the social health and empowerment collective of transgender and intersex women in SADC

All posts tagged the social health and empowerment collective of transgender and intersex women in SADC

S.H.E Feminist Internship, 1st quarter 2015

Published December 11, 2014 by transfeminists

Friends, colleagues and supporters

It has been a while! We are writing with exciting news for 2015. S.H.E is offering a feminist internship during 2015. Please click on the words (link) below to access the call and remember to get your application in on time.

Call for 2015 feminist internship

Till next time!

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2012 in review S.H.E. Thank you to all of you for your kind support

Published January 7, 2013 by transfeminists

The WordPress.com stats helper monkeys prepared a 2012 annual report for this blog.

Here’s an excerpt:

600 people reached the top of Mt. Everest in 2012. This blog got about 1,900 views in 2012. If every person who reached the top of Mt. Everest viewed this blog, it would have taken 3 years to get that many views.

Click here to see the complete report.

Girls like us

Published October 30, 2012 by transfeminists

Good day friends and supporters of S.H.E

I am overjoyed at announcing the success of our strategic planning meeting in East London. I am working on the blog post for that meeting and you will have to wait and see. In the meantime, I am making the announcement that our executive have been put together in our board meeting before the strategic planning and is as follows:

Chairperson: Barbra Muruga, Nairobi, Kenya

Deputy Chair: Marion Stevens: Cape Town, South Africa

Treasurer: Busi Deyi, Port Elizabeth, South Africa

Secretary: Revelation Xakoshe, Pretoria, South Africa

Congratulations to all and I am hoping for a long fruitful working relationship with you all. Our new chairperson, Barbra, has written a good analysis of what it means to be a transgender woman in Africa. For all who read our blog and would like to feature as a guest writer, please drop me a line at transfeminists@gmail.com and I will upload it onto our blog provided it is in line with our feminist agenda. Enjoy this read and do send us your comments.

Girls Like Us

 

I am a beautiful woman. I know that. People tell me that all the time. Men swoon over me numerous times. Women too. I’m getting used to it.

 

But its not easy being me. Girls like us have body issues. Its what they call gender dysphoria. You know, when you’re born with a brain that’s a different gender than your body. We know that changing the brain has been tried countless times with drastic results. But changing the body has bore many a good fruit.

 

African girls like us are not so lucky to get this though. They sail through life not even knowing what is wrong with them. They live miserable lives of mere existence. They just exist. Nothing more. The ones who are lucky enough to know what they are dealing with and get the courage to live their lives face constant hatred, backlash and sometimes violence. We struggle to be ourselves.

 

The one thing that is constant for all of us is; we don’t like our bodies. Especially if we are older. Everything just seems out of place. Like a broken mirror. No one looks at that and says, “wow, I like the reflection”. They simply give it a smirk and leave.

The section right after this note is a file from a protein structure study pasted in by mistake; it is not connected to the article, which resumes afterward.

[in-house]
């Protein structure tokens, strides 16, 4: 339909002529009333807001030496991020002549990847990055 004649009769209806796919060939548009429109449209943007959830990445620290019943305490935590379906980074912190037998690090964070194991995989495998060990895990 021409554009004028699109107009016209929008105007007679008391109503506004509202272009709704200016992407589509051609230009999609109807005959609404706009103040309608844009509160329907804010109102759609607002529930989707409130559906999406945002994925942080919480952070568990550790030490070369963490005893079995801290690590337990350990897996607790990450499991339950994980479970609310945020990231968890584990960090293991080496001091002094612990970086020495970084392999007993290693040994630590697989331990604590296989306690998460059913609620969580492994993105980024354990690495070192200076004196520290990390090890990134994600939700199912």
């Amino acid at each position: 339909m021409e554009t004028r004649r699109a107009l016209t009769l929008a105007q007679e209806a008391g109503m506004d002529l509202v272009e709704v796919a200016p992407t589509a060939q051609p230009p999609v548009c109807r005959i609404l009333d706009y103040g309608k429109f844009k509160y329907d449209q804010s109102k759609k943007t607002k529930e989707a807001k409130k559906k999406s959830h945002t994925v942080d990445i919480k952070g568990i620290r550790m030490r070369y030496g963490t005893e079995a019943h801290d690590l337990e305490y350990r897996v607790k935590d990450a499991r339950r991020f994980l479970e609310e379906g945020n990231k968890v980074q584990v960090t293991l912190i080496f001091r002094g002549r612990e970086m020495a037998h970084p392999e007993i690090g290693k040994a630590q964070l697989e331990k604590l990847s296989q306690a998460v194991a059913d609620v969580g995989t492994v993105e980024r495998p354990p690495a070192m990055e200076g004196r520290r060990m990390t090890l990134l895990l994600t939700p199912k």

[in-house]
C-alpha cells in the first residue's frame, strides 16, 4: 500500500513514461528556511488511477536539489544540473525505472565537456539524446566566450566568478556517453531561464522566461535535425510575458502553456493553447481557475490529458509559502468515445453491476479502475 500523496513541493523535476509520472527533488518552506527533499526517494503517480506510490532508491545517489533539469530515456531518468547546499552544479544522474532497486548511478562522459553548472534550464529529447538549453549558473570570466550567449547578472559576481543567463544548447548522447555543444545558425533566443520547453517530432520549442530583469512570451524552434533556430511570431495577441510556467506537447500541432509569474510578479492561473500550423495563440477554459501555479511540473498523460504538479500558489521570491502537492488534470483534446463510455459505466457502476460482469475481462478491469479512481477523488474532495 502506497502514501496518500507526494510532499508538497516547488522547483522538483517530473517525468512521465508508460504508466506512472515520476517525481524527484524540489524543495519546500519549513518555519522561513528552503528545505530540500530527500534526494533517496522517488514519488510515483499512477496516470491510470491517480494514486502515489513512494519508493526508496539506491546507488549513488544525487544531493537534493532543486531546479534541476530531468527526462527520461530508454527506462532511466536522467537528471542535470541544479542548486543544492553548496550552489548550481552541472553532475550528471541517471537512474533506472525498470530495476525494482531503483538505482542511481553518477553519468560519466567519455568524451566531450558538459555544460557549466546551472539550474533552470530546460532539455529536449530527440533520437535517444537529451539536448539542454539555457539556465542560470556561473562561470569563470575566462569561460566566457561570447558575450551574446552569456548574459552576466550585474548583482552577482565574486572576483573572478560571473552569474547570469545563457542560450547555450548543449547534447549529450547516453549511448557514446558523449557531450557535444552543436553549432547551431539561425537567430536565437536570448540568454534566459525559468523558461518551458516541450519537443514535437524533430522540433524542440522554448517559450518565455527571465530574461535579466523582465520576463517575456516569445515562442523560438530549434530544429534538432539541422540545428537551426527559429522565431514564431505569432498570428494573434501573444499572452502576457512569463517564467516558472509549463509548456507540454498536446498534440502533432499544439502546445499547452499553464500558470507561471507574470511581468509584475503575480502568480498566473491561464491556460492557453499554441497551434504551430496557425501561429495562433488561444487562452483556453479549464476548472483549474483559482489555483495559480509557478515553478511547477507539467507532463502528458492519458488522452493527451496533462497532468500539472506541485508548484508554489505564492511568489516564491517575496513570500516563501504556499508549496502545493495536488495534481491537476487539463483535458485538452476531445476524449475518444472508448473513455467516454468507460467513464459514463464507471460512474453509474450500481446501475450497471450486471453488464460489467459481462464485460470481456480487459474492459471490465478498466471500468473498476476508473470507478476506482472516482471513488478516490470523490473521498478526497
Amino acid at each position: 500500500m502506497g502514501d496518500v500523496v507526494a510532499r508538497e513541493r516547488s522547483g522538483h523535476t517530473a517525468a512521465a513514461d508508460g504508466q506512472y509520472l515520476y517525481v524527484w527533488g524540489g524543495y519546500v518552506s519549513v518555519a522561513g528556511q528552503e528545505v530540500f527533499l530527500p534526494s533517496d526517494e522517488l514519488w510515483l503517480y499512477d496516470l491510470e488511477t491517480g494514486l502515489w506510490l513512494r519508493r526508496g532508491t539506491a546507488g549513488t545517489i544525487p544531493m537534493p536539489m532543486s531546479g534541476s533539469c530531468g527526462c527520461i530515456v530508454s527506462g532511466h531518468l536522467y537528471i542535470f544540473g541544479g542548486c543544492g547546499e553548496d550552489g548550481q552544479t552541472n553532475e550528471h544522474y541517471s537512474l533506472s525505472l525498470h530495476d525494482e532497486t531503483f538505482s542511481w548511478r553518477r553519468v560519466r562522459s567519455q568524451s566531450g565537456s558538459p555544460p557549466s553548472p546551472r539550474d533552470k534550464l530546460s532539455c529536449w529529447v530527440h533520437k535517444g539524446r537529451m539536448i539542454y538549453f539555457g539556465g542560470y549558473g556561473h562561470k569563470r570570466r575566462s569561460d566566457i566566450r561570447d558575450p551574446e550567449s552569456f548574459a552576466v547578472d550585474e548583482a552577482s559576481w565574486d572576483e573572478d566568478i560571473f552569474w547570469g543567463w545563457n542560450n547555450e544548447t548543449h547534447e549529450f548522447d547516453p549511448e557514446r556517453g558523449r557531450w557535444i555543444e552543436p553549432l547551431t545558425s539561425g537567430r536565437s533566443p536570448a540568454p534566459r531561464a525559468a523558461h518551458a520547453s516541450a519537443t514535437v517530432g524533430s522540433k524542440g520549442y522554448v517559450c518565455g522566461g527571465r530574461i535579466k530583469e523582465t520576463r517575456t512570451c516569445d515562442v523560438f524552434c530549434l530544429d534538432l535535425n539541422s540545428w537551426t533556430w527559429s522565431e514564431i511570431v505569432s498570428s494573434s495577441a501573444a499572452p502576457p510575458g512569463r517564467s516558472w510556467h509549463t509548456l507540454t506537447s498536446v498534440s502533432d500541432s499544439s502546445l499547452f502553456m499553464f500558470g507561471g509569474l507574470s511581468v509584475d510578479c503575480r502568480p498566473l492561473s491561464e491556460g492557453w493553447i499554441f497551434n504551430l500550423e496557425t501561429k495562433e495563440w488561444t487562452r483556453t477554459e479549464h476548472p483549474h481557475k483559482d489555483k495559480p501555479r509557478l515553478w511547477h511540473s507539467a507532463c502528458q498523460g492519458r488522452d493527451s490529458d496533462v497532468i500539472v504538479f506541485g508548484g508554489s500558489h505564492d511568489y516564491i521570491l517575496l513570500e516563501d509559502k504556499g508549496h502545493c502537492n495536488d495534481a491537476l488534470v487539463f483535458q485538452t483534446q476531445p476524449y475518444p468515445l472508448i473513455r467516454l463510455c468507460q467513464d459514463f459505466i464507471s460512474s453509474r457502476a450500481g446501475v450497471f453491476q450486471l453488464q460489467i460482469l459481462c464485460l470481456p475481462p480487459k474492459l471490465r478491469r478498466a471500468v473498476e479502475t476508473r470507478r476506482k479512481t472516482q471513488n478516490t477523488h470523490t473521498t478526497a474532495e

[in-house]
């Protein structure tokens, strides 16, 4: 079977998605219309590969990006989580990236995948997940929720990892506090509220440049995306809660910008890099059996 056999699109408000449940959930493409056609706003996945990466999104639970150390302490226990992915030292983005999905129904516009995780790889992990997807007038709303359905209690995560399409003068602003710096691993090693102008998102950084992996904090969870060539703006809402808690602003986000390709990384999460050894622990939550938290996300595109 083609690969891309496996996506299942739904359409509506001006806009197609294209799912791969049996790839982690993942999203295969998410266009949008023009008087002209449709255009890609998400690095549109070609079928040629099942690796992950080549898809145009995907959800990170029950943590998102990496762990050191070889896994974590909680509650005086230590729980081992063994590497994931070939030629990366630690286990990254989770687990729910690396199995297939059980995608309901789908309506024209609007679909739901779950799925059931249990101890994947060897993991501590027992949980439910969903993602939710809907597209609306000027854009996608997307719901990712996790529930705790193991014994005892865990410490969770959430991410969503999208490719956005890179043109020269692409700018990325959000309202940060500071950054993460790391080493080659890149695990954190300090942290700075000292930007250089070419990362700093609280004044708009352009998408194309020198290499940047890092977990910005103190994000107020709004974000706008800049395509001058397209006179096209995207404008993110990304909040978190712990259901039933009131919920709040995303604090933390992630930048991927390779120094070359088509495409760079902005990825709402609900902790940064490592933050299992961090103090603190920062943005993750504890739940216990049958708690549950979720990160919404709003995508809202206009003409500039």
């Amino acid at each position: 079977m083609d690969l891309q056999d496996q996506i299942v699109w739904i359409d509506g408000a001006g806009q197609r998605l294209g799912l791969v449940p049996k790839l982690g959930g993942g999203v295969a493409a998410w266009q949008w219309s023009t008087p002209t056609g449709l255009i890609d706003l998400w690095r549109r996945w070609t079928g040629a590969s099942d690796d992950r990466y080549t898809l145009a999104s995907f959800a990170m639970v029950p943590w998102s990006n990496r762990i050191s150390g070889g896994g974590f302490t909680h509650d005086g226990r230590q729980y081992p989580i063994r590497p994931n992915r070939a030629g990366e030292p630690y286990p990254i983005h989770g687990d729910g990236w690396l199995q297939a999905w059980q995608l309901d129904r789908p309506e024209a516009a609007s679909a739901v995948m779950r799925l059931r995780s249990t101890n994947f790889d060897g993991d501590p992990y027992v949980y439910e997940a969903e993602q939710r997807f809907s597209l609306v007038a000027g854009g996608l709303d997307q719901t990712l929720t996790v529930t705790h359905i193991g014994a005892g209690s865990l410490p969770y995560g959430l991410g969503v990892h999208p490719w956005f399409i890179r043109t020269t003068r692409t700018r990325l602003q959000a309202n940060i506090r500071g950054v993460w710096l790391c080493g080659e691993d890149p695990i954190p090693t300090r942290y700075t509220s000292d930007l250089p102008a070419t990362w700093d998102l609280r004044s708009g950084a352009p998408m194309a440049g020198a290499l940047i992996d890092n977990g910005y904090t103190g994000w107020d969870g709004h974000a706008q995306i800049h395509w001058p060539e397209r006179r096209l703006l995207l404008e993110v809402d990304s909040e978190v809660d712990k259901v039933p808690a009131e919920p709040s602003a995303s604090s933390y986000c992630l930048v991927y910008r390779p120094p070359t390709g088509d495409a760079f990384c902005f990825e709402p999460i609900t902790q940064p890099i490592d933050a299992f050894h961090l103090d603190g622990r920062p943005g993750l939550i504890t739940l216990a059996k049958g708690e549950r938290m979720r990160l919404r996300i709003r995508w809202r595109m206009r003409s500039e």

The ones who are lucky enough to live out as they are supposed to and actually ‘succeed’ (yes, we live in a patriarchal world that tells us how black and white must look like) have their own struggles. Yes, they are pretty, and smart, and get hit on a lot. But its not all rosy. We may look pretty on the outside, but we definitely still have issues with our bodies.

 

Dating for girls like us is a nightmare. You find someone you like and obviously the ‘sex’ question pops up at some point. The question we all dread. Most of us date straight men. Straight men have particular, usually simple, expectations. Simply put, they want ‘pussy’. We don’t have pussy to give. We have ‘other stuff’ ‘down there’. We hate that ‘stuff’. It completely kills the mood. All the time. Its even worse for those of us who don’t enjoy or have anal sex!

 

So whenever we are with a nice man, our minds are constantly wondering whether we look okay. Whether he can tell. Whether he can see our tiny bump on our necks. Whether they can notice our voices are a few decibels lower than most other girls. Whether they will ask for sex. Whether we can trust them enough to tell them. Whether they will tell others about us once we tell them. Whether they will do something to us if we tell them. So many questions. So many thoughts. Very little enjoyment of the moments.

 

Its our lives. Its who we are. And until we can afford those expensive surgeries that can only be got in a few places and require a whole deal of paperwork that we’d rather not endure, we will survive somehow. We slowly learn to love ourselves. We slowly get to like what we see in the mirror. Every compliment is a boost to our self esteem. Every smile we get for ours is a reminder that someone else likes us. And we can live.

 

We will survive.

Until next time

 

Leigh

 

S.H.E highlights from the People’s Health Assembly, hosted by the University of the Western Cape 6 to 12 July 2012

Published July 18, 2012 by transfeminists

It was such an honour meeting Zackie Achmat at the People’s Health Assembly in Cape Town 6 to 11

It was so nice to return to my alma mater UWC where the People’s Health Assembly took place 6 to 11 July 2012

 

This was just about the most interesting session at the People’s Health Assembly with a medical professional demonstrating the use of the Ipas, a tool used in surgical abortion